God once made a deal with the devil.

When life has flung a lot of crap your way, do you ever wonder why? Maybe it was bad karma, or simply bad luck, or if you’re Christian, maybe God has been making some bets with the devil again. Wait what?

Enter the ridiculous Bible story of Job. In case you haven’t read it, let’s do a little primer. Job was a “blameless” wealthy person, who owned thousands of sheep, camels, oxen and donkeys, with lots of servants to boot. He also had seven sons and three daughters; you’ll see why this is important in a moment.

Satan then approaches God with some angels. God tells him about Job and how good of a servant he is. In response, Satan decides to make a bet with God. He insists that if he takes all of Job’s good things away and causes him to suffer, then he would ‘curse you to your face’.

What is God’s response to this? This all-knowing God could have said: “No Satan, he won’t. Leave my Job alone”. Or he could have just told Satan to fuck off (in his own words) … But no, God didn’t say either of those things. Instead, God agrees with Satan, and lets him do whatever he wants to Job, if he doesn’t harm Job himself. But don’t just take it from me, here’s the Bible passage:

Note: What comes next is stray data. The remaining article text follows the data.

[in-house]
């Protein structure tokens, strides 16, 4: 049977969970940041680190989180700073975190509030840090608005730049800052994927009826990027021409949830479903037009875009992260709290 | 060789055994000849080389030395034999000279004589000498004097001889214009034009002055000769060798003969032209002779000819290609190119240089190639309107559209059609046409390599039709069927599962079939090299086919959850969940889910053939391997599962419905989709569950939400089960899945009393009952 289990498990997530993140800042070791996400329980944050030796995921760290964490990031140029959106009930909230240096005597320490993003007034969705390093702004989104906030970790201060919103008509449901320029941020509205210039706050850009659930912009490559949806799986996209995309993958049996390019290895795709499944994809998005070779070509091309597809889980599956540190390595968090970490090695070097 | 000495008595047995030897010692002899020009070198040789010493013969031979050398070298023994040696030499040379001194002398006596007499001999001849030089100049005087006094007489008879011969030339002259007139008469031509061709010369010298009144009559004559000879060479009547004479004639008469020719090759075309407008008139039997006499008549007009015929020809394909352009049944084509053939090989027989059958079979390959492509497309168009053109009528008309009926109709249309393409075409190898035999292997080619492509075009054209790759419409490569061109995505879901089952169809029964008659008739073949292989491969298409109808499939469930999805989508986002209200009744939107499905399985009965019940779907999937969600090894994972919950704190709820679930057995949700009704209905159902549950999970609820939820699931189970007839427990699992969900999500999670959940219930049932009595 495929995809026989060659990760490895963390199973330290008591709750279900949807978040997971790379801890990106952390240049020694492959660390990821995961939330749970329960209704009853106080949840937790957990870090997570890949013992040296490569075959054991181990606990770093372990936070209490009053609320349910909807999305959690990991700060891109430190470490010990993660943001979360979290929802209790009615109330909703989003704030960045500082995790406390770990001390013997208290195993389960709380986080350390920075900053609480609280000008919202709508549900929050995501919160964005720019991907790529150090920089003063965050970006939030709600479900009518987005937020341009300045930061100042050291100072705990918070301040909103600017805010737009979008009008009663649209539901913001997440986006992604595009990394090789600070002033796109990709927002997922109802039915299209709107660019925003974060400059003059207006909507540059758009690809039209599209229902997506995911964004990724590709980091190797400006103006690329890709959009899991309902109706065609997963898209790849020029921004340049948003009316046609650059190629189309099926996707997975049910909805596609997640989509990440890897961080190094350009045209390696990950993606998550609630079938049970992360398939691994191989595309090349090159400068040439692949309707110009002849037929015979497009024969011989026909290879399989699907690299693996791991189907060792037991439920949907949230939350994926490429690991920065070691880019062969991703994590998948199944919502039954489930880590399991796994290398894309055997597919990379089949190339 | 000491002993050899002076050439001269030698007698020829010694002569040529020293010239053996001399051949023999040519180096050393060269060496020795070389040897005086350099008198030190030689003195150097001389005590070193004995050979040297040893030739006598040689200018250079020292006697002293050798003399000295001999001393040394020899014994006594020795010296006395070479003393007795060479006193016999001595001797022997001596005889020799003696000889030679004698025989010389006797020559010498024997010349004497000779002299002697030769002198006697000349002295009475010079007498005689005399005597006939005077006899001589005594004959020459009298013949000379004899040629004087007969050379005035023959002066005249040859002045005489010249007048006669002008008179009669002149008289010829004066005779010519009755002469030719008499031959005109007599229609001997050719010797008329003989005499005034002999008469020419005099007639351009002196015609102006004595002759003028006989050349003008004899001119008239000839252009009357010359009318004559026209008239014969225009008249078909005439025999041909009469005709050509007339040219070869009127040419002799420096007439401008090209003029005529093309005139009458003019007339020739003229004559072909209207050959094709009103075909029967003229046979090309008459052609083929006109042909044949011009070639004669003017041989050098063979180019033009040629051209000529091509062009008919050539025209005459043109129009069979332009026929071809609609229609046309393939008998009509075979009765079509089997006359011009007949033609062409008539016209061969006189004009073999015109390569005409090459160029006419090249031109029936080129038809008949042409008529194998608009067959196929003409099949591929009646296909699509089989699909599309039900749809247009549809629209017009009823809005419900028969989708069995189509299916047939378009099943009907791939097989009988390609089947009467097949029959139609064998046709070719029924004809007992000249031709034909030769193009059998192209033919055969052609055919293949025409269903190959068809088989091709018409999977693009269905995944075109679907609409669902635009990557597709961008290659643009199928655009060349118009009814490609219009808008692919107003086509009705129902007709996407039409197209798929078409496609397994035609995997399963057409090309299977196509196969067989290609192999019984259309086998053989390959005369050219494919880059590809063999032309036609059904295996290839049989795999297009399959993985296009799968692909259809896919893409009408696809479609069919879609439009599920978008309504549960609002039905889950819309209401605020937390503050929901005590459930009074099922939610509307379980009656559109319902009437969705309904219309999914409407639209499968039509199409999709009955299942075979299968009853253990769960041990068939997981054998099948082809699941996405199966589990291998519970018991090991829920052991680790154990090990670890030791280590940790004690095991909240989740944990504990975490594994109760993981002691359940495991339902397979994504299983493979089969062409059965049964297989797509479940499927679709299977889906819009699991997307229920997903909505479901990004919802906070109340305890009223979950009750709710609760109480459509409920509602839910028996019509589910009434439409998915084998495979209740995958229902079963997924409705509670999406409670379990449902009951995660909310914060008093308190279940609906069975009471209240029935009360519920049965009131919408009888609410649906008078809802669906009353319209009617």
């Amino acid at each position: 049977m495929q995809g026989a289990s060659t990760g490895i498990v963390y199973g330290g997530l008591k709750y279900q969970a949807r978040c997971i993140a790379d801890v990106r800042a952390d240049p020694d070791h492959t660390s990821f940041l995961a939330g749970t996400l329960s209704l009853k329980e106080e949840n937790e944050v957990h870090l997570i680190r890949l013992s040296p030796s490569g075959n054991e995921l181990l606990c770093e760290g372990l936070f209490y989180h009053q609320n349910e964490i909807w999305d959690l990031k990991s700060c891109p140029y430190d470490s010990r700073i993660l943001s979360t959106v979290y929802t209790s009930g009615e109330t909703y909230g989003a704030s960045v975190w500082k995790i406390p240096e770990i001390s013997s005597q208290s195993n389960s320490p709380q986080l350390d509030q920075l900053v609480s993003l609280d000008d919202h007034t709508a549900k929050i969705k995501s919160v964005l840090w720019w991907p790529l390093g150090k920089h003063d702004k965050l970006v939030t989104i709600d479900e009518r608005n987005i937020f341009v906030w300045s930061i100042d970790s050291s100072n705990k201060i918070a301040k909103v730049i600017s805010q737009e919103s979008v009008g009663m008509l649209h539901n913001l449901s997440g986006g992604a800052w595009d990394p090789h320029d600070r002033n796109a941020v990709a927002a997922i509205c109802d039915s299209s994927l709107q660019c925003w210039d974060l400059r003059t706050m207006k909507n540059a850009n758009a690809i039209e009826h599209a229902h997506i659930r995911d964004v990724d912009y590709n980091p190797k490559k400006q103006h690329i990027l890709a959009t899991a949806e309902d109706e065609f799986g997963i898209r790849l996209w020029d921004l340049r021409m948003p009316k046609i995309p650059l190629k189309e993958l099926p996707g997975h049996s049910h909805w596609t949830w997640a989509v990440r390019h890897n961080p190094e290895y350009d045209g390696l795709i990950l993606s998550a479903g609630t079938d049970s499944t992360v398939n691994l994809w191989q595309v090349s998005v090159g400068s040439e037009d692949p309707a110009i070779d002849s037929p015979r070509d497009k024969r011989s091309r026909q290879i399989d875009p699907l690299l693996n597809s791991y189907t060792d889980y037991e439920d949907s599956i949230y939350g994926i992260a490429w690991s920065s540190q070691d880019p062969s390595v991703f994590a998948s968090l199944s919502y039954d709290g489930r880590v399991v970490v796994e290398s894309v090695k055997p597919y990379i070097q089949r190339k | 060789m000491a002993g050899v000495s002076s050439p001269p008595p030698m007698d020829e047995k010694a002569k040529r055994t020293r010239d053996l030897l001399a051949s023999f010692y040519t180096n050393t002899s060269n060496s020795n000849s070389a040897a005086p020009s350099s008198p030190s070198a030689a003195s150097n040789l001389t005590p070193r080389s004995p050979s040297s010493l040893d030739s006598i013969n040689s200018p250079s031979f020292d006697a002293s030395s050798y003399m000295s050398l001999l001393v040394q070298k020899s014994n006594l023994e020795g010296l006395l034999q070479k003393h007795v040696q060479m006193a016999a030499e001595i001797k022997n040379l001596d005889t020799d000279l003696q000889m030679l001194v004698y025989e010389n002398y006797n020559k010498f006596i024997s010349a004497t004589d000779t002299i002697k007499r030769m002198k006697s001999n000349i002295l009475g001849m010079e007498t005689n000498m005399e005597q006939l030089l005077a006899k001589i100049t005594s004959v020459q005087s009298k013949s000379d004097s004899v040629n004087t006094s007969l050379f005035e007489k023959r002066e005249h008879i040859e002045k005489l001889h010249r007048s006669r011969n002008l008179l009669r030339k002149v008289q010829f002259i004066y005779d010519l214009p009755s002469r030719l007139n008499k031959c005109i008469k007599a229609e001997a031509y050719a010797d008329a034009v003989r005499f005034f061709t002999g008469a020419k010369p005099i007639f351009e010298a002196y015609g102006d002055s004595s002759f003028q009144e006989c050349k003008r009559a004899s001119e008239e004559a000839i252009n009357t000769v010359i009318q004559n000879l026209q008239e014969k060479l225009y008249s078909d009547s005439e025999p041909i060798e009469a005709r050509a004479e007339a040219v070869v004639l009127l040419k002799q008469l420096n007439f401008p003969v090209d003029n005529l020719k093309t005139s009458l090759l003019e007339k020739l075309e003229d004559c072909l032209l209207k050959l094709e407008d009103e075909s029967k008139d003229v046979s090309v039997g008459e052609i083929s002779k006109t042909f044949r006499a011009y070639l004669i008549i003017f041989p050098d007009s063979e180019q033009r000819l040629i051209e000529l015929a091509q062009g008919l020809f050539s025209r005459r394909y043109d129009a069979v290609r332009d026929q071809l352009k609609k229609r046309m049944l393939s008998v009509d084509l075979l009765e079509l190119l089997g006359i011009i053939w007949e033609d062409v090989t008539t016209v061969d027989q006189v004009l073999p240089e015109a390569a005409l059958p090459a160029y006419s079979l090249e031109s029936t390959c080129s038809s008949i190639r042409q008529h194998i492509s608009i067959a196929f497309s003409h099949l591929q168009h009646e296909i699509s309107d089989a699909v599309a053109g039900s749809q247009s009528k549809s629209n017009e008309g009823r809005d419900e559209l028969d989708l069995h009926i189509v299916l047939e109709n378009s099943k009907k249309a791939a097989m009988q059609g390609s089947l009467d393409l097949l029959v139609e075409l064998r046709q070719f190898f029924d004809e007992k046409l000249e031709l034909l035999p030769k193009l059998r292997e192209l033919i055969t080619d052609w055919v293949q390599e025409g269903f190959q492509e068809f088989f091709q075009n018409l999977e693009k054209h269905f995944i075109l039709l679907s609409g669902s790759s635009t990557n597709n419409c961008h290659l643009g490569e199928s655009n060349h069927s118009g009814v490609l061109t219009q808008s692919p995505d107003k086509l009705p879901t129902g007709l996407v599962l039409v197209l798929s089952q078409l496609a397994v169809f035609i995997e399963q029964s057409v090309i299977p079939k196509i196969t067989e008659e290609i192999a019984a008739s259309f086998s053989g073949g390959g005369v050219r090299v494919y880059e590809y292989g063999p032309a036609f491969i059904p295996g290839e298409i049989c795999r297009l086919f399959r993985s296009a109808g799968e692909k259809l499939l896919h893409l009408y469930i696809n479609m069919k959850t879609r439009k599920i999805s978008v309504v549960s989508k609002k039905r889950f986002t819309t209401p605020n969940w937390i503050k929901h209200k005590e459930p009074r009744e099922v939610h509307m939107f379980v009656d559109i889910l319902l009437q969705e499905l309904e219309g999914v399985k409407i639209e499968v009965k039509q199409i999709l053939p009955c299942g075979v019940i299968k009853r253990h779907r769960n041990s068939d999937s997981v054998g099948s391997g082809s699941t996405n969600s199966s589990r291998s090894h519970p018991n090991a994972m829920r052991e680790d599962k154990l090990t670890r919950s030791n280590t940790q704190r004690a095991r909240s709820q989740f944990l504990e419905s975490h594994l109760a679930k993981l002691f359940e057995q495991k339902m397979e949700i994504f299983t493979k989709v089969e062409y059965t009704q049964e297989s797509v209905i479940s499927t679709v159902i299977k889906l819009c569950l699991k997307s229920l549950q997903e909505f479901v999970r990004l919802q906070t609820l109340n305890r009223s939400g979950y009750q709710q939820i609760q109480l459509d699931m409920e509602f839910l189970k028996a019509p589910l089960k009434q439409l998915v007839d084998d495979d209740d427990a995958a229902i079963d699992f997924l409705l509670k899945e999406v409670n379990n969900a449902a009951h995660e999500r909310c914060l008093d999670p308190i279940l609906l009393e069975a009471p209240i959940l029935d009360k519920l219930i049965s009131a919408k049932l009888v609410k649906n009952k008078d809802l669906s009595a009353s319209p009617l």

“Does Job fear God for nothing?” Satan replied. 10 “Have you not put a hedge around him and his household and everything he has? You have blessed the work of his hands, so that his flocks and herds are spread throughout the land. 11 But now stretch out your hand and strike everything he has, and he will surely curse you to your face.”

12 The Lord said to Satan, “Very well, then, everything he has is in your power, but on the man himself do not lay a finger.”

Then Satan went out from the presence of the Lord.

Job 1:9-12.

So, what does Satan do to Job? He has all his animals taken away, all his servants are killed in raids, and all his children are killed when a strong wind destroyed their house. Well, damn. After all this, Job is understandably quite upset, but he never accuses God of any wrongdoing, and that is apparently OK.

But wait, that’s not the end of it. Satan approaches God again. God says that Job is blameless despite what happened to him. This time Satan asks if he can harm Job directly, and then he would ‘curse you to your face’. Apparently, God hadn’t made his point yet, and he agrees to Satan once again. This time, Satan can harm Job, if he doesn’t kill him. Job then gets some infectious disease which causes sores all over his body.